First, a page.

Director, Neuro Oncology Program
St. Louis Children's Hospital
Dr. Mohamed Shebl Abdelbaki is the Director of the Pediatric Neuro-Oncology Program at St. Louis Children's Hospital (NCH), and an Associate Professor of Pediatrics at Washington University School of Medicine in St. Louis. He is a member of the Central Nervous System (CNS) Committee at the Children’s Oncology Group (COG), where he also serves as a study committee member for the upcoming CNS non-germinomatous germ cell tumor clinical trial (ACNS2021). Like many other Pediatric Neuro-Oncologists at large academic institutions, his responsibilities and interests include patient care, research, and education. As for patient care, he was awarded one of the highly-esteemed accolades at Nationwide Children’s Hospital (NCH) for excellence in patient care in 2016 (Partners in Care, Partners in Hope Family Centered Care Award). As far as education, he did receive the Distinguished Teaching Award from Saint Louis University School of Medicine in 2015. On the research aspect, he currently lead the early phase clinical trials for the Neuro-Oncology Program at SLCH. He is the principal investigator for several clinical trials in a variety of pediatric brain tumors. Two of his clinical trials have been approved by PNOC; the first trial will test the feasibility of administering Natural Killer (NK) cells in patients with recurrent HGGs, while the second trial (PNOC021 )was also approved by Novartis pharmaceuticals and entails testing the combination of Everolimus and Trametinib in children with recurrent low-grade gliomas.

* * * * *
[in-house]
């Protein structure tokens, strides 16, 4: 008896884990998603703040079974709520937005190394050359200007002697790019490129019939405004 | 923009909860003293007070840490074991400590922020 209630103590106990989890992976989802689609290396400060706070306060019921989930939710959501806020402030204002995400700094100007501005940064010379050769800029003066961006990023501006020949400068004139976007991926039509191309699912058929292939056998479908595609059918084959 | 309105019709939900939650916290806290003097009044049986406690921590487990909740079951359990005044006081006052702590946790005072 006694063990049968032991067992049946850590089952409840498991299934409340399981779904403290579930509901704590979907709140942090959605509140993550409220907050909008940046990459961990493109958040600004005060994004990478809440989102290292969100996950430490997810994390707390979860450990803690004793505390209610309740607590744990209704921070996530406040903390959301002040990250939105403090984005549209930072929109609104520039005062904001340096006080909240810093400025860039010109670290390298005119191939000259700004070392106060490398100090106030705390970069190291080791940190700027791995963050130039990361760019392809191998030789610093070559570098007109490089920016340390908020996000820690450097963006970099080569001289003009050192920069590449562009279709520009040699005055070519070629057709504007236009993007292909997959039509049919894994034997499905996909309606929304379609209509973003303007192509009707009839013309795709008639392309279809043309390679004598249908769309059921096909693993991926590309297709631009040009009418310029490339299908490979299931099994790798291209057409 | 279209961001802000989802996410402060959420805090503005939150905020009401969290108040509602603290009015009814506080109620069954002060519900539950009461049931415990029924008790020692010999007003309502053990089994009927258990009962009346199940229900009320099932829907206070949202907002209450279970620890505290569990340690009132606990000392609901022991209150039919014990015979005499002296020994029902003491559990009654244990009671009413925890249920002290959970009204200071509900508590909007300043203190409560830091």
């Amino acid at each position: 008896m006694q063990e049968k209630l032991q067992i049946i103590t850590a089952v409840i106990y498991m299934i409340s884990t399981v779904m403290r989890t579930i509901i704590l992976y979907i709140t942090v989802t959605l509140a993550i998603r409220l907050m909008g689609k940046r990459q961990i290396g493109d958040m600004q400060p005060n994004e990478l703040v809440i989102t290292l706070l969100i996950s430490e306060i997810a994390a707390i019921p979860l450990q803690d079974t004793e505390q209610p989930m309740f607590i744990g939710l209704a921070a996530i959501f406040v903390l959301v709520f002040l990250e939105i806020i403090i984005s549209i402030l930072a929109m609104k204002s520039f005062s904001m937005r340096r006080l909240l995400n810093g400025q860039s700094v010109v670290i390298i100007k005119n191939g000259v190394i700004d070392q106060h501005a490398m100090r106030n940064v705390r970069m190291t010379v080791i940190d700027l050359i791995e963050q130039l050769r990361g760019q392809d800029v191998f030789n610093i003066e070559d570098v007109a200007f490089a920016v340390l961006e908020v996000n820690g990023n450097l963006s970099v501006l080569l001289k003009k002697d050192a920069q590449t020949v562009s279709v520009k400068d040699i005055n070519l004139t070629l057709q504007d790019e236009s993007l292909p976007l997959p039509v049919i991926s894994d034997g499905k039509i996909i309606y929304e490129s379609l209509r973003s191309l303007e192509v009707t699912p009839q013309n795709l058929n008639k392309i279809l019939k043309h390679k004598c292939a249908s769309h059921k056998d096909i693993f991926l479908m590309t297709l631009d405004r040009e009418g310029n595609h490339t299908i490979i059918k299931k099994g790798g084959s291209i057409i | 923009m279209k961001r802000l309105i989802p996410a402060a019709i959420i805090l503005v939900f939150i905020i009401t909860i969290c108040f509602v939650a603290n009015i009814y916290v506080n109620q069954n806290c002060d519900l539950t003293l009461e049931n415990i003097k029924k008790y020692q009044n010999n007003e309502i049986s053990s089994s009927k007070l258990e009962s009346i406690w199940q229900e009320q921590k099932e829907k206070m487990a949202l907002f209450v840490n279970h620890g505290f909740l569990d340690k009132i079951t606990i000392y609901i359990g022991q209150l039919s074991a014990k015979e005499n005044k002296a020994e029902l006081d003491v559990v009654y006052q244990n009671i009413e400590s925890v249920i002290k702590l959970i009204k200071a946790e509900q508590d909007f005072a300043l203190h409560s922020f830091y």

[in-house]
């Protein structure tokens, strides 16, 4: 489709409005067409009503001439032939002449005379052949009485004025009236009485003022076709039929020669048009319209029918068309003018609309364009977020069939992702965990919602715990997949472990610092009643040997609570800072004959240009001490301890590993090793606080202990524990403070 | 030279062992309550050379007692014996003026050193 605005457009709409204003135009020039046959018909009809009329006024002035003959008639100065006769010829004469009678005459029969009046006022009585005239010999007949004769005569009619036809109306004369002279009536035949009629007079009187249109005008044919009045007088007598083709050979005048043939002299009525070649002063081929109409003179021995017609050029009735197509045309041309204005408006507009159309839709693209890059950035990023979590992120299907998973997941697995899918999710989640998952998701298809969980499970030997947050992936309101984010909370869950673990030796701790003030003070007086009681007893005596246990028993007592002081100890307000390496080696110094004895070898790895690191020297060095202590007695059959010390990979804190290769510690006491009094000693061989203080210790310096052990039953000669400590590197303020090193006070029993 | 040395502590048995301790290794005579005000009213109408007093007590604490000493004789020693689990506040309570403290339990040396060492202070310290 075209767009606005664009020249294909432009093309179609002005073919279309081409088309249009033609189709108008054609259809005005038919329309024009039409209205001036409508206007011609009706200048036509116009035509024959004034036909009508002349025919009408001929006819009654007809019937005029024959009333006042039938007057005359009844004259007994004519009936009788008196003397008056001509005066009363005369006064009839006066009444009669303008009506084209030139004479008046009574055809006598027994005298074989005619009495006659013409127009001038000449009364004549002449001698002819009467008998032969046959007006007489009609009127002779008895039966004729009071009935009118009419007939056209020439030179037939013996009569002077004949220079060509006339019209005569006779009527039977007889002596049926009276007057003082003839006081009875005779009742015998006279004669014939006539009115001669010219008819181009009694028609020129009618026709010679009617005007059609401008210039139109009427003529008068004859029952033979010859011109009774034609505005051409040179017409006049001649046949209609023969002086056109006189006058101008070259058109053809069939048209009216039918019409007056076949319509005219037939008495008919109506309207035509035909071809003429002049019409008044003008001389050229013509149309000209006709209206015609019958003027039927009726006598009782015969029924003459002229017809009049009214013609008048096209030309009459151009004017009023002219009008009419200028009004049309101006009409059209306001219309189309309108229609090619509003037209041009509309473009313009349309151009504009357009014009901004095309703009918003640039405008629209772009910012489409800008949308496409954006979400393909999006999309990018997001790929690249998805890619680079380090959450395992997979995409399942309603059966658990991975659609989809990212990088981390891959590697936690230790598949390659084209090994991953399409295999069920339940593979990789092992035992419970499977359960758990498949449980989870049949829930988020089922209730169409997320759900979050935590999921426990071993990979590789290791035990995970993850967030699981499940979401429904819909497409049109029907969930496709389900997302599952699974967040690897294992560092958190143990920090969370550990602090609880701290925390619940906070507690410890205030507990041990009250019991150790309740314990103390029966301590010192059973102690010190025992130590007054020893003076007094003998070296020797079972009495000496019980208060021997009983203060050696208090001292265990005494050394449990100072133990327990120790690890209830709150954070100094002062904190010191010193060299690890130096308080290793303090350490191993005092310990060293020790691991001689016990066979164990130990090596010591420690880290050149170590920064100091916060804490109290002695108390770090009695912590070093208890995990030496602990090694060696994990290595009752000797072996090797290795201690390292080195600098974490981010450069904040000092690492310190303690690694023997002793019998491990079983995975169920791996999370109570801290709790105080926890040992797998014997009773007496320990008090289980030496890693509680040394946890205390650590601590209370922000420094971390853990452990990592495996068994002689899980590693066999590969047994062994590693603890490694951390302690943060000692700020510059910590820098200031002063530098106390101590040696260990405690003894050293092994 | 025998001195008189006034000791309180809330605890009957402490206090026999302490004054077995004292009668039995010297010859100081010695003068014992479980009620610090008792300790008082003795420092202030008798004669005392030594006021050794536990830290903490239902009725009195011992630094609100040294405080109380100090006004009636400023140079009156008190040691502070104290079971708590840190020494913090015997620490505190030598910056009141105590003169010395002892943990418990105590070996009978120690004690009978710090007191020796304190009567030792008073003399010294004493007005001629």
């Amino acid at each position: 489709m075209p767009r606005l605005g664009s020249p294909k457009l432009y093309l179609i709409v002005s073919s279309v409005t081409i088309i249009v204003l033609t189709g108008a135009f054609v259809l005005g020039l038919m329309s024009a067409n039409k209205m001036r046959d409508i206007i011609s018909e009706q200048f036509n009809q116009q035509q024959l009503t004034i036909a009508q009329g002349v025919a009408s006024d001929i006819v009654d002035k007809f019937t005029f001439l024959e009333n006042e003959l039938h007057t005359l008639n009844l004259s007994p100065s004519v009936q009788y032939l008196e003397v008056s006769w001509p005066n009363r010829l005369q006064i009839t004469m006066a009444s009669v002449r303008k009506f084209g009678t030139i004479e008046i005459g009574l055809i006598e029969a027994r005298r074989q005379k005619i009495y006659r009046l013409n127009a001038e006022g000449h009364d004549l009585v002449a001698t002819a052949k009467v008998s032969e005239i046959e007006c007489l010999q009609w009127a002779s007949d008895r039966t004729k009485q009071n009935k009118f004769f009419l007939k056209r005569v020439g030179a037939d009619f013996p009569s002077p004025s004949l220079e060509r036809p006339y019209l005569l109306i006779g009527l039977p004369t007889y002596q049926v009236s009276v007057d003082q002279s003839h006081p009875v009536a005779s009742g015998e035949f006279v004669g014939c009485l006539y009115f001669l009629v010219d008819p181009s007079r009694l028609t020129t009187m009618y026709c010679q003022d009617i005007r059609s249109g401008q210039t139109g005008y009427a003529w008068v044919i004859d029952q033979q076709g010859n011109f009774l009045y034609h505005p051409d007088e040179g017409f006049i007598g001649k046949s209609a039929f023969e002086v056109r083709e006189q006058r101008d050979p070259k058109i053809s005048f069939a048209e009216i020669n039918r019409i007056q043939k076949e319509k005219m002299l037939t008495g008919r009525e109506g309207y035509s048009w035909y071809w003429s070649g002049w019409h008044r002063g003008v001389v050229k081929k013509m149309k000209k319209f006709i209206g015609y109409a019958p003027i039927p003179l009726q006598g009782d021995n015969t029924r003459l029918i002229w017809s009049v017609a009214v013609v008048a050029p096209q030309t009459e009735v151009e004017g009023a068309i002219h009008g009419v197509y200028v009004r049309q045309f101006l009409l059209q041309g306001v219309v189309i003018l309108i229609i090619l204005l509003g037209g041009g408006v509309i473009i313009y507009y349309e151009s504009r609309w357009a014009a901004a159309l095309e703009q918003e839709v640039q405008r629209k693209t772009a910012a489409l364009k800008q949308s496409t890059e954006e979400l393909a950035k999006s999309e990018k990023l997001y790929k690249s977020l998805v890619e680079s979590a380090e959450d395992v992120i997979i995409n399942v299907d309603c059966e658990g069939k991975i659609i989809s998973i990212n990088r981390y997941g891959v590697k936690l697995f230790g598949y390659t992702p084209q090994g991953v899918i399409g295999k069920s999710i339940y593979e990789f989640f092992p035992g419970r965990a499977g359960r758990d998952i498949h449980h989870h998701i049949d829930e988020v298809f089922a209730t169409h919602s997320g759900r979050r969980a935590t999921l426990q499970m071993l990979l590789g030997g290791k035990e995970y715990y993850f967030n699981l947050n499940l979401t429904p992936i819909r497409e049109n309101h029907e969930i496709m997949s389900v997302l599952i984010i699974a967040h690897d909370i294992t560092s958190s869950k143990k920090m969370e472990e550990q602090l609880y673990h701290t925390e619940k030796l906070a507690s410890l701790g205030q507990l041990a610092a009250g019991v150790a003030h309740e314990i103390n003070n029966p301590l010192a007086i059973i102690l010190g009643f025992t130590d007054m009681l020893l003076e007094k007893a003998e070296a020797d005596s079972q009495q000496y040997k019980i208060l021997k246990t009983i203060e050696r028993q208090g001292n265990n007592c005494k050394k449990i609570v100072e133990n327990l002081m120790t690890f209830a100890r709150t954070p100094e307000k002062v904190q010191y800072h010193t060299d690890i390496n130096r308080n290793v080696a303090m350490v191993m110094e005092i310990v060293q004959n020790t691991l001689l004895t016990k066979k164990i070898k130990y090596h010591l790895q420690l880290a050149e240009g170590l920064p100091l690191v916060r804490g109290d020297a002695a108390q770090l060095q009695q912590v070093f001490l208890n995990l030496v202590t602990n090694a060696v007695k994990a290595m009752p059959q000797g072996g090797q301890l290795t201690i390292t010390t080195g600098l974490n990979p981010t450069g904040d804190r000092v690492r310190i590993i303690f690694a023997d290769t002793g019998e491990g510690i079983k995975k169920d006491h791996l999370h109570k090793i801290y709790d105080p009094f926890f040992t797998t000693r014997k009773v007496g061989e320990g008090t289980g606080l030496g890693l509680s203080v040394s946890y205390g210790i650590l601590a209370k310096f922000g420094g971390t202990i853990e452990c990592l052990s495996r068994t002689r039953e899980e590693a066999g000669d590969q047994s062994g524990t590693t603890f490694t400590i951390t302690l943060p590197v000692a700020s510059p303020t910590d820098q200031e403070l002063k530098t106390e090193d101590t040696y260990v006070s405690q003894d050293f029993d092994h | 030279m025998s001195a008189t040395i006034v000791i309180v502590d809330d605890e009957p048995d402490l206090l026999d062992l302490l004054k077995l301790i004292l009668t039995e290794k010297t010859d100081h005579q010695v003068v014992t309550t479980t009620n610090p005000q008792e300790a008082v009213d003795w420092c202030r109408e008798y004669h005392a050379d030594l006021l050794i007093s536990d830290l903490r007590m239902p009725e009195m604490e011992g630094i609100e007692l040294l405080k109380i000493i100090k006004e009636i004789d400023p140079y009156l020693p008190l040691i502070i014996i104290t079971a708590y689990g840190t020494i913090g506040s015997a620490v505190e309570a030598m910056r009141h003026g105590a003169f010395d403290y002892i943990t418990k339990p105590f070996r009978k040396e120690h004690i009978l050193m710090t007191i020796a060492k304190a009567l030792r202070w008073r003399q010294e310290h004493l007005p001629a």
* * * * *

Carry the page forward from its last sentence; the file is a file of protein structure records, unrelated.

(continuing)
Medulloblastomas comprises the vast majority of pediatric embryonal tumors and by definition arise in the posterior fossa, where they constitute approximately 40% of all posterior fossa tumors. Other forms of embryonal tumors each make up 2% or less of all childhood brain tumors.The clinical feature
High-grade Gliomas (HGG) or astrocytomas in children nearly always result in a dismal prognosis. Although novel therapeutic approaches are currently in development, preclinical testing has been limited, due to a lack of pediatric-specific HGG preclinical models. These models are needed to help test